A “perfect storm” of issues surrounding staff terms and conditions could see all sides vying to influence the NHS Pay Review Body in the next 12 months. In such troubled times, can it realistically hope to retain its independence, asks Mike Jackson.
Amidst all the turmoil faced by health staff and managers trying to find £20bn of savings whilst at the same time being subjected to the biggest re-organisation in NHS history, new storm clouds are gathering on the horizon. A toxic mix of pay freezes, pension reform and the fragmentation of the national pay system may create the “perfect storm” of issues that could drag the NHS into its worst industrial relations climate for three decades.
In this climate, can the NHS Pay Review Body still be regarded as independent?
By the end of the current two year pay freeze, which was preceded by several years of below inflation increases, the value of NHS pay will have fallen by around 15 per cent. NHS pay is effectively back at pre Agenda for Change levels. Layered on top of this is the proposal to increase NHS pension contributions by 3.1 per cent from next April and then limit annual pay uplifts to an average of 1 per cent from 2013 to 2015. If inflation remains at around 5 per cent, the value of NHS take home pay will have been cut by over a quarter in the lifetime of the coalition government.
So why is the government risking damage to the morale of NHS staff and throwing down the gauntlet to NHS trade unions?
With 70 per cent of government health spending going on pay, the reason may seem obvious. But QIPP will be two years old come next April, so why now? Well, Trusts have so far been picking low hanging fruit. Better vacancy management, some restructuring, skill mix changes and workforce reductions have been the mechanism by which paybill costs have been reduced.
But despite this pay costs continue to rise at around 2.4 per cent each year. The cost of pay (incremental) progression is around £1bn per annum whilst the £250 uplift to the lowest paid staff adds a further £200m. This has mitigated the loss in the value of pay for staff during the freeze but these costs continue to put pressure on trusts’ budgets.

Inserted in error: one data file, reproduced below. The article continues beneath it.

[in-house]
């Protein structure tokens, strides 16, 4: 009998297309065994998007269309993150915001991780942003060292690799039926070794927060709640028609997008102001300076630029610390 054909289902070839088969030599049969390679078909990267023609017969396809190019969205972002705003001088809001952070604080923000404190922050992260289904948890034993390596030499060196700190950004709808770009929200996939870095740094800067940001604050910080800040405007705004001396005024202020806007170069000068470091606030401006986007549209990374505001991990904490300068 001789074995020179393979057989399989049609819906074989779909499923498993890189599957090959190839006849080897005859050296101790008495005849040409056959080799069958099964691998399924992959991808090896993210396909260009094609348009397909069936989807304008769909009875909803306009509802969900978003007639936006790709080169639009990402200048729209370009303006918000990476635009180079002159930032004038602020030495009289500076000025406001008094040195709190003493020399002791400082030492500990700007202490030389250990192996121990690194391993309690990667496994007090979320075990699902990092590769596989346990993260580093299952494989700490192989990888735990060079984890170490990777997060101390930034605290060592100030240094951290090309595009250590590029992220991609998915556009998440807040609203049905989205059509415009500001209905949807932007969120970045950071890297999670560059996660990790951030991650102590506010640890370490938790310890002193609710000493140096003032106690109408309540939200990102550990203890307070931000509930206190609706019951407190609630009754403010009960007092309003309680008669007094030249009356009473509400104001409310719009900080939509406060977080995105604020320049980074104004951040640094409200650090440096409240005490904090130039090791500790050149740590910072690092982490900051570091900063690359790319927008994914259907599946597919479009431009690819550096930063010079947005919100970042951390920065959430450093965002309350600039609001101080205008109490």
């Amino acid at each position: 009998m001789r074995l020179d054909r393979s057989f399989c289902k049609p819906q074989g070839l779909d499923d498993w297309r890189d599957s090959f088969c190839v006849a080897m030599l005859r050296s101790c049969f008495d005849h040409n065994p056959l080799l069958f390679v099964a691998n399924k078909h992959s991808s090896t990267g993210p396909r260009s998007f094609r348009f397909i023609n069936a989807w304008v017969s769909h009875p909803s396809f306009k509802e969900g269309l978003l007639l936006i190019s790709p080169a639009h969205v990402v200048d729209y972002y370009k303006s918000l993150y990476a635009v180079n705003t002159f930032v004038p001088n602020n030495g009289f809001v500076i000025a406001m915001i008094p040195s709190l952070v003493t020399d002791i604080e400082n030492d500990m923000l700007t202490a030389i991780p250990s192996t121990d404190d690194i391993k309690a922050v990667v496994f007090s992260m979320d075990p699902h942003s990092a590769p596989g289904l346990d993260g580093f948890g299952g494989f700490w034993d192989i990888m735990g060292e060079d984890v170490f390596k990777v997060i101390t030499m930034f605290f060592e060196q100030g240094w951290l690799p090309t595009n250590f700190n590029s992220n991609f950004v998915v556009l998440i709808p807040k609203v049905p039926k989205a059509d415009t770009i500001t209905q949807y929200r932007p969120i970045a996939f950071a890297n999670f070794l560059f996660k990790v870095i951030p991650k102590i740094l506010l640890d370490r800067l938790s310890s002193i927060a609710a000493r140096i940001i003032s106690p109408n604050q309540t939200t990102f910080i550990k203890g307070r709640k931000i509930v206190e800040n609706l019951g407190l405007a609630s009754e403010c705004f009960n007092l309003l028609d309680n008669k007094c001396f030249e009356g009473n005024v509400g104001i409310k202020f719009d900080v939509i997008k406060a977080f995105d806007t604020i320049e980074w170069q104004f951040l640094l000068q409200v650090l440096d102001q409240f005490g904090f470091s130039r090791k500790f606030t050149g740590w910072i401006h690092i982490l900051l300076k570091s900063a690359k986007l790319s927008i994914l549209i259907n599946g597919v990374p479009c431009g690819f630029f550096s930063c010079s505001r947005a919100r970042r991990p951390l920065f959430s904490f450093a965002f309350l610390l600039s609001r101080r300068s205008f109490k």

12 months ago, government and NHS employers attempted to do a deal to freeze pay progression. The deal failed because staff simply could not afford to take the hit to their pay and the employers could not guarantee that there would still not be redundancies. So why did the government and the employers then back away from this issue?
Firstly, the deal could not be “imposed” because it would have breached contracts of employment. All parties had the same legal advice. Secondly, employers were nervous of escalating tension whilst pensions negotiations were proceeding during this year. Thirdly, the option of putting new starters on local contracts was abandoned when the complexities were examined and employers recognised their exposure to equal pay claims. Fourthly, the employers were divided. Whilst some, mostly foundation trusts, tinkered with terms and conditions, the majority indicated they favoured national solutions.
But with little progress in national talks the government and employers are now looking to reduce paybill costs in more radical ways. Dean Royles’s speech to the Employers’ Conference in November signalled that he wanted local as well as national negotiations around the terms and conditions package. This was followed quickly by Chancellor George Osborne’s announcement of new limits on NHS pay coupled with instructions to the independent NHS Pay Review Body (NHSPRB) to come up with options for regional or local pay.
But it’s questionable whether these strategies have been thought through. Local pay bargaining has been tried before in the NHS, in 1995-1997. It was a failed experiment. Regional pay has been floated and then rejected by government during the past decade. So what is this new remit likely to produce and what might be the fall-out?
The government remit to the NHSPRB is clearly laid out in George Osborne’s letter to the recently appointed chair, Jerry Cope, in a letter dated 7 December. Its central theme is that the government wants to see pay, terms and conditions better reflect local labour market conditions. In this, the Chancellor wants the Review Body to look at “total reward”, not simply pay. In other words, he wants a comparison drawn with other terms and conditions and pensions as well.